June 10, 2013

Medicare Coverage Effective July 1, 2013


pawnsDo you know that things are about to change in Medicare coverage? Of course they are, but you may not have a clue what this means to you if you’re on Medicare.

With all changes in life, this is going to be a little good news and a little bad news. The good news is that it should be easier and cheaper to get what you need.

The bad news is that you may have to compromise your current choices in retail providers and specific products you use to manage your diabetes.

Terry Blankenship has asked that The Diabetes Resource share this information with people that may be affected by the July 1, 2013 Medicare changes. He is the Vice Preside of Patient Care at Diabetes Care Club.

Diabetes Care Club has put together a good guide for you to navigate your way through the labyrinth of confusion the Medicare changes may be imposing in your diabetes care. Some pertinent questions to ask moving forward are:

How much experience does the provider have? A provider should have a proven record of excellence in distributing diabetes supplies and responding to large numbers of customers. If you receive a call or email from a provider and are unsure of their legitimacy, it is important to check your sources before providing any personal information. Medicare will not call patients about this change so if you receive a call claiming to be from Medicare, it is a scam.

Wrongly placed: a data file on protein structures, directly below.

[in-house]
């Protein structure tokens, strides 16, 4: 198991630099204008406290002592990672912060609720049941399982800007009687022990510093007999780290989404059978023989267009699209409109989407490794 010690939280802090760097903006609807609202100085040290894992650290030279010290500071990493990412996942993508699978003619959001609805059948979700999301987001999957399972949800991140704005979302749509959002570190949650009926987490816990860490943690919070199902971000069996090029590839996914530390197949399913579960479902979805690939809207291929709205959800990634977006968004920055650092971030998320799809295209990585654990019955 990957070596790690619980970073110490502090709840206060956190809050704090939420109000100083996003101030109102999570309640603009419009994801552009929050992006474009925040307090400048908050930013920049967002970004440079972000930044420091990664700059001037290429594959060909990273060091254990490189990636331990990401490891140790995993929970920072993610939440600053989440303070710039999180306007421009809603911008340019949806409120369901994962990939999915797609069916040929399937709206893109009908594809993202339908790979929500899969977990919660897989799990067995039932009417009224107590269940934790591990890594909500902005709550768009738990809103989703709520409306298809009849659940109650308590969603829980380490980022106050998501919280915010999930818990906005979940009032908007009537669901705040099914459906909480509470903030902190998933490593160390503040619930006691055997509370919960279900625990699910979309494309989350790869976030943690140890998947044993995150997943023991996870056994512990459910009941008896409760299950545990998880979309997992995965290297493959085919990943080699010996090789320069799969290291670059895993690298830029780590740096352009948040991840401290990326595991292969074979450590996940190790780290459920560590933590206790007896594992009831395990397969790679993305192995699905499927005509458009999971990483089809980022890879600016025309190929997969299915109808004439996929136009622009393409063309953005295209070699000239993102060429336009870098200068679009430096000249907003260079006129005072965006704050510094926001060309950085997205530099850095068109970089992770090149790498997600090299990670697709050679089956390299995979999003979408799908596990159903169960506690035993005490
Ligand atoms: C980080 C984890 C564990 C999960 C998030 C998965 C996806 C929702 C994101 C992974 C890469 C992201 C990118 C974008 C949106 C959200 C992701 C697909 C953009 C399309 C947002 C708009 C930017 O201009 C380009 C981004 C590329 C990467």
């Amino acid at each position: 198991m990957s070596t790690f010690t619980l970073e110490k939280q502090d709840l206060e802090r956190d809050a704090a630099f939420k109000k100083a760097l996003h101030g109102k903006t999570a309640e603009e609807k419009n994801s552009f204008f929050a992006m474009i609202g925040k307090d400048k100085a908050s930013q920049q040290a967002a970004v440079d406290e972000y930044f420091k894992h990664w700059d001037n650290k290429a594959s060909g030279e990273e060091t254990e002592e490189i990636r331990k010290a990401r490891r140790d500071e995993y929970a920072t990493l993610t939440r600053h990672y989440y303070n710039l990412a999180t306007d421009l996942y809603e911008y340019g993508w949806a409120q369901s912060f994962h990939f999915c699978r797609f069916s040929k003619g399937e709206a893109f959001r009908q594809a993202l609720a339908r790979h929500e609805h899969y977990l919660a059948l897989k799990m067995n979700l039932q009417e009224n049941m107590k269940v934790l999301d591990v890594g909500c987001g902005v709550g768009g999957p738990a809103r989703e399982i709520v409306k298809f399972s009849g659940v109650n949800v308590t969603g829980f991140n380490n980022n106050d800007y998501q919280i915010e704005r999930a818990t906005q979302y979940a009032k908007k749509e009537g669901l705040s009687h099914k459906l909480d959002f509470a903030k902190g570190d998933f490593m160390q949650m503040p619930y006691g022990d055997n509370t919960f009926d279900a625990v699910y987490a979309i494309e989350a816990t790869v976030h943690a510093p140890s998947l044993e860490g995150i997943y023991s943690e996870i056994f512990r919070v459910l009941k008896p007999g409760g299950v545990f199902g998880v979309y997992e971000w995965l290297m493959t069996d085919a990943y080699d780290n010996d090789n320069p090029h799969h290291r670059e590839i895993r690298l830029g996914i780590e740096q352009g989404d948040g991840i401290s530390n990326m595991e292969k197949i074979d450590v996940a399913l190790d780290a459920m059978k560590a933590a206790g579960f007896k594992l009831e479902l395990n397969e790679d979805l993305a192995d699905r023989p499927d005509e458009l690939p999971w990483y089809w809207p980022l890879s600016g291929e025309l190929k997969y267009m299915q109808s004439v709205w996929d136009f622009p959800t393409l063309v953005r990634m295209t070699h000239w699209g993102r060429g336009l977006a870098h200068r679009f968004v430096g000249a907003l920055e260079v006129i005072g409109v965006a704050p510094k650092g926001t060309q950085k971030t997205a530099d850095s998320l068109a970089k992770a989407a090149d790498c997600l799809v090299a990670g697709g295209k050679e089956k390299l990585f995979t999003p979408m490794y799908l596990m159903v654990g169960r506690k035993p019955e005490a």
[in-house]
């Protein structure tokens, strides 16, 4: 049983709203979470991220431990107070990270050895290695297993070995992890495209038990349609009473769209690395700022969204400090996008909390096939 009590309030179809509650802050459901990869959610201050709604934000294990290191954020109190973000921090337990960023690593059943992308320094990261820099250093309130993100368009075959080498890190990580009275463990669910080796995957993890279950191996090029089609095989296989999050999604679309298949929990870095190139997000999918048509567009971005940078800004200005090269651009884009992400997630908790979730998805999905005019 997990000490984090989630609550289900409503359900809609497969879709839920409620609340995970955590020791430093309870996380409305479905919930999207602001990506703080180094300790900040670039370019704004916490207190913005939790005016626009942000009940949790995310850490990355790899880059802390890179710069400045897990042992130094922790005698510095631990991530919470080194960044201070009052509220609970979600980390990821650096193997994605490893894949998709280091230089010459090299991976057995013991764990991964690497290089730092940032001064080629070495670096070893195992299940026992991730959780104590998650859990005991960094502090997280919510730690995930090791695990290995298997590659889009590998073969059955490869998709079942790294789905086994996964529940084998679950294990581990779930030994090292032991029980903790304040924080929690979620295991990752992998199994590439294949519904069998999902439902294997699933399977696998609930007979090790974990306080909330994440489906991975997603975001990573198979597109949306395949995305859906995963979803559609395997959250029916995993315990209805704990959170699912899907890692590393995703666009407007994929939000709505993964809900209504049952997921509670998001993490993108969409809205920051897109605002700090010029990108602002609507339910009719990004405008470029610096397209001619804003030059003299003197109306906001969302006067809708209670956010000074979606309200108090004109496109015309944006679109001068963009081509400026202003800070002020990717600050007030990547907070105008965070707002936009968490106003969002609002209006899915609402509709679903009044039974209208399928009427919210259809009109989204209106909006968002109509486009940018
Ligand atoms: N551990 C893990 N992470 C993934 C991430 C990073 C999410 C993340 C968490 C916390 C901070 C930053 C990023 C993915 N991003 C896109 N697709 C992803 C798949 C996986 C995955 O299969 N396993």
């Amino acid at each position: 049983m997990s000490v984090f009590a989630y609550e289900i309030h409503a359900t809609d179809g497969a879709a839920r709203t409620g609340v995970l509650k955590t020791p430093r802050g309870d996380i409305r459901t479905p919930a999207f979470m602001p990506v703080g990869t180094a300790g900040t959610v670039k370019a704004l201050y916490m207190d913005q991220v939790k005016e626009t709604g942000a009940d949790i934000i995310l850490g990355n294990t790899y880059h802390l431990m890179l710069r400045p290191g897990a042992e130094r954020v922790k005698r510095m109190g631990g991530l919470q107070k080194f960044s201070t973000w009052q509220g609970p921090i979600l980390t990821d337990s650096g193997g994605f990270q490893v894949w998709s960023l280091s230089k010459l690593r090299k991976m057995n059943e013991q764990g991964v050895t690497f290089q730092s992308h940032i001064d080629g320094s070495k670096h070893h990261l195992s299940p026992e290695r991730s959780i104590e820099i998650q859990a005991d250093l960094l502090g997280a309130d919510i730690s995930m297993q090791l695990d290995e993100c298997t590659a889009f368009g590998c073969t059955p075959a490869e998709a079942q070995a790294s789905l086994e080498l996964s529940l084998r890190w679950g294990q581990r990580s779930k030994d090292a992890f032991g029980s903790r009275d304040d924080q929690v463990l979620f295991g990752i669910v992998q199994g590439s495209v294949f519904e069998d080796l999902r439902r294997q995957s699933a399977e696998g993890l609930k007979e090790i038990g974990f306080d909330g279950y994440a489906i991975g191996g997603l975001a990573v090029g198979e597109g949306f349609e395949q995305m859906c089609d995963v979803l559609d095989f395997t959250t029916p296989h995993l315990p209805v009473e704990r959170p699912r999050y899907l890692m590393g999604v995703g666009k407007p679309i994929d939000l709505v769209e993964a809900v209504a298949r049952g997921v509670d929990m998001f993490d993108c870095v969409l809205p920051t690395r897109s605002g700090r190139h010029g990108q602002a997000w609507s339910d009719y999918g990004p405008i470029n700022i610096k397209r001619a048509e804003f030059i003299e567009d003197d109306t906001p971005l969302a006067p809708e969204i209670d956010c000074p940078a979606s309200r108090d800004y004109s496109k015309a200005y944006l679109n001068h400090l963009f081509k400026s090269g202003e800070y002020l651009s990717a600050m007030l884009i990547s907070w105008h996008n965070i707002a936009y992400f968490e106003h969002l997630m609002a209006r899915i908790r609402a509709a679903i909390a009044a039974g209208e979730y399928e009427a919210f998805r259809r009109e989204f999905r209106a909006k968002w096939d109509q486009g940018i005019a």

Is the provider big enough to handle more customers without disruption? A provider should be able to explain in detail how it has prepared to take on thousands of new customers beginning on July 1.

Is diabetes the provider’s main focus? Ideally, a provider should make diabetes care its top priority rather than spreading its resources over a range of medical issues.

What ordering options does the provider offer? A provider should allow patients to order testing supplies by phone, email, or online and offer convenient hours for customer support.

Does the provider accept “assignment?” All mail-order providers must accept assignment, which means they cannot charge more than the prices set by Medicare. But retail outlets like pharmacies do not have to accept assignment and can charge more. It is important to ask to make sure you are not paying added costs.

What products does the provider stock? A quality provider should offer a wide range of products so that patients can get a product that best meets their needs.

Does the provider handle all the paperwork? A quality provider will handle any paperwork associated with Medicare, saving patients time and effort with these confusing forms.

Does the provider deliver on time and for free? Patients should expect their provider to cover the costs of shipping and guarantee that testing supplies will arrive on time and in proper condition.

Don’t be a pawn on the board. Perform due diligence for yourself before the deadline hits and you’re lifeline to drugs, supplies, and durable goods for diabetes is captured.

For further information on visit Diabetes Care Club online or call 1-800-376-7521.

Visit Your Diabetes Health for more resources about health.